Then out of the corner of his eye, he saw something else.
“This guy jumped overboard. And then I realized that the other thing in the water was another guy,” he said with a laugh.
It was a dangerous thing to do, he added.
The Abbey II was in the process of docking at the time.
“I don’t know about you but I wouldn’t want to be between a ferry and a dock.”
Gallant, who worked for Marine Atlantic for 24 years, said it caused quite a stir.
“I had to tell the captain to stop and we reported it. I remember giving the police a statement.”
Shortly after, one of Gallant’s coworkers told him that they saw a girl or two running down the stairs with pants and shoes.
“Let’s just say you don’t fall overboard without your shoes.”
On Monday, Gallant was one of about 20 people who turned out to the history circle, hosted by the Bedeque Area Museum, to discuss the Borden ferries and share stories.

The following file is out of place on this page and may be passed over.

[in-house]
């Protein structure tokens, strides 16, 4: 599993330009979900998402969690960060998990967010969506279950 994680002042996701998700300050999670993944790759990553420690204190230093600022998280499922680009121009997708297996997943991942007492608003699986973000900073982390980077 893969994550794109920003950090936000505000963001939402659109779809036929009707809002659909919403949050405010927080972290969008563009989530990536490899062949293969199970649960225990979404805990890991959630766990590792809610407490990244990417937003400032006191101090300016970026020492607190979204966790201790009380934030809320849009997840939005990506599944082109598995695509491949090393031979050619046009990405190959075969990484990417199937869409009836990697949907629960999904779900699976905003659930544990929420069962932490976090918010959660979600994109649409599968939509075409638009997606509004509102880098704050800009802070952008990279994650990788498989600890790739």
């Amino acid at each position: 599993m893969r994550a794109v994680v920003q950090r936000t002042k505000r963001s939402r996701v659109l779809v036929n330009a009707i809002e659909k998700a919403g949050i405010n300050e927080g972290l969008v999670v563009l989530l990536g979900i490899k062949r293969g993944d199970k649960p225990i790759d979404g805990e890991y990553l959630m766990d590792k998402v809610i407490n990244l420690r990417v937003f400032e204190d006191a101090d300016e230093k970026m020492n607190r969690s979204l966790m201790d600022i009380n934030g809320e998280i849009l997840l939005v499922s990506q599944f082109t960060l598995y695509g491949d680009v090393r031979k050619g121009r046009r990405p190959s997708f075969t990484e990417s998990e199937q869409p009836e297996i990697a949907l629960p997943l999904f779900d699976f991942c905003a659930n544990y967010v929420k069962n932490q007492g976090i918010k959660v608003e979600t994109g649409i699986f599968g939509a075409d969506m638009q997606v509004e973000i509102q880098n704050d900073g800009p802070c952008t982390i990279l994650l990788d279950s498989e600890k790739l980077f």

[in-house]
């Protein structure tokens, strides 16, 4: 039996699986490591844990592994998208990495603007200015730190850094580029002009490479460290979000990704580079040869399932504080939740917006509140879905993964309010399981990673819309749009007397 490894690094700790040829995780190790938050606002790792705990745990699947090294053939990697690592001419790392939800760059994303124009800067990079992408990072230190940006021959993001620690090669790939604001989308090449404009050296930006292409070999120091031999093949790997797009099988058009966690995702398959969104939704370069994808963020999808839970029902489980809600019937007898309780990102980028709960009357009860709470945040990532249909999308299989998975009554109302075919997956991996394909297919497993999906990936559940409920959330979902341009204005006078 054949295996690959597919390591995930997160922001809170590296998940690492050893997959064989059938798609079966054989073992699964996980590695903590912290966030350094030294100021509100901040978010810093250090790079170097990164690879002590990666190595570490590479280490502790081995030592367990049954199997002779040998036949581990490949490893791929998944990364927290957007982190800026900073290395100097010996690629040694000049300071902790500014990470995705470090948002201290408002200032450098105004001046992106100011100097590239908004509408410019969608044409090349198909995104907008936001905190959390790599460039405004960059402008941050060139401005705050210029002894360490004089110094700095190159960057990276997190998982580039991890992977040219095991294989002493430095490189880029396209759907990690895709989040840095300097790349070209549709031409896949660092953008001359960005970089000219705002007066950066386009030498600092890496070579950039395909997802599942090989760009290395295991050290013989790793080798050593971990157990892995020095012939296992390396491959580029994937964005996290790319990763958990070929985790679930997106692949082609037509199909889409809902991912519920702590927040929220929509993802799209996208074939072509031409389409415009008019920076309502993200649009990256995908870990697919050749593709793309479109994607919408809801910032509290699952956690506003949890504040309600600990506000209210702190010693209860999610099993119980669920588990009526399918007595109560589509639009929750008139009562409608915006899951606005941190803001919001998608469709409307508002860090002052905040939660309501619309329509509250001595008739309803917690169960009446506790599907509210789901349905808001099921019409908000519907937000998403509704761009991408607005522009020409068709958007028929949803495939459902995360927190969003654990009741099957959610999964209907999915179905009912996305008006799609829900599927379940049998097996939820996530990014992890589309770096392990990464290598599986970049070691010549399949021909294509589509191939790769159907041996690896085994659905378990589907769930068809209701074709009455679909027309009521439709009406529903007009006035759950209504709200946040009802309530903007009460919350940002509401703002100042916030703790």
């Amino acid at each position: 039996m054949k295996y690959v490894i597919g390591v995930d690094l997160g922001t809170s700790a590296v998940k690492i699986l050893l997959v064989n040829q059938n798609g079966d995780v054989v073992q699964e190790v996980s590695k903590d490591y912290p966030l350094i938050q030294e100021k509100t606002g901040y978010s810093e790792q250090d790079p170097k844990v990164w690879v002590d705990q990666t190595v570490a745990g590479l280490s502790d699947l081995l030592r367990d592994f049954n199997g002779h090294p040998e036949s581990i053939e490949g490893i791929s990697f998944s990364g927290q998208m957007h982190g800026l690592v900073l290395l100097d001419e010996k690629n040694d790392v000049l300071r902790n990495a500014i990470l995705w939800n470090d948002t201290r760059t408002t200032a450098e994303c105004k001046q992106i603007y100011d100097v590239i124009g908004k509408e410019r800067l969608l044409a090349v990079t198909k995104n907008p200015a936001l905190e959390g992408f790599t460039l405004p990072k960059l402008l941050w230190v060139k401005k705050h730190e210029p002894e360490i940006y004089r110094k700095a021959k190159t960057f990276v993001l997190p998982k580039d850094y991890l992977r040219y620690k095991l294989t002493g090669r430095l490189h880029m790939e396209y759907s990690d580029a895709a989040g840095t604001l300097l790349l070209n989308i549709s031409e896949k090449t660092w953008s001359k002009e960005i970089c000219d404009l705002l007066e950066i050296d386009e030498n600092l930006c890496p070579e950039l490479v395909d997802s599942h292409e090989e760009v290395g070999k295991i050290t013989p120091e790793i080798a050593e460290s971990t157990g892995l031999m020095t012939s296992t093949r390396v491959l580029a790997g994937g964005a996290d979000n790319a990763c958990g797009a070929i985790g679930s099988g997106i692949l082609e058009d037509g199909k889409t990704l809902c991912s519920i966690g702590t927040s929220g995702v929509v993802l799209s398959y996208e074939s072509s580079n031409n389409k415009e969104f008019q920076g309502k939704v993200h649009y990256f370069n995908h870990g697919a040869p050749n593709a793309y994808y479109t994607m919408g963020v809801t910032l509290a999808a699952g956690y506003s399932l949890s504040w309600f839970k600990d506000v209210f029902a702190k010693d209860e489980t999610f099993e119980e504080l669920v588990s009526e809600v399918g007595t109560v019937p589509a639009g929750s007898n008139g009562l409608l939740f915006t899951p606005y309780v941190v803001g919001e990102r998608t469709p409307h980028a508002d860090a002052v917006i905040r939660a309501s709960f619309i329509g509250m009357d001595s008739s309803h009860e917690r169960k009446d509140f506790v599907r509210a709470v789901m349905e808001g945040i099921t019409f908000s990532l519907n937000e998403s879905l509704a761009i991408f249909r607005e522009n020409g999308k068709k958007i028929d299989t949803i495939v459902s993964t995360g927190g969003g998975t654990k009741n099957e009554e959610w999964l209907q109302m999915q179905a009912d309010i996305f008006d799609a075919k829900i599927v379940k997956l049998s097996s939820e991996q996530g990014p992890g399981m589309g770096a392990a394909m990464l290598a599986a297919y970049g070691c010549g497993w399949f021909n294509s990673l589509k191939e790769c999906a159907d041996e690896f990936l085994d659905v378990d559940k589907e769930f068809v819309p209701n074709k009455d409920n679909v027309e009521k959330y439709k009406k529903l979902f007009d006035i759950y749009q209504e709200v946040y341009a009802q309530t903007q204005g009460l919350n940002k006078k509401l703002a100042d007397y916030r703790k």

Gerard Sexton, a Marine Atlantic worker for 38 years, remembers the time one captain was hung from his feet to fix a section of the ship where a pin had come out of place.
“Captain Donald Graham was a big man. His shoe size was like 11 or 12. But he was a great captain. One day the mates tied a rope around his ankles, and helped him over the rail. A pin had dislodged. So there he was over the rail, head first. He had to wait till we came to high seas before he could even fix it,” Sexton explained.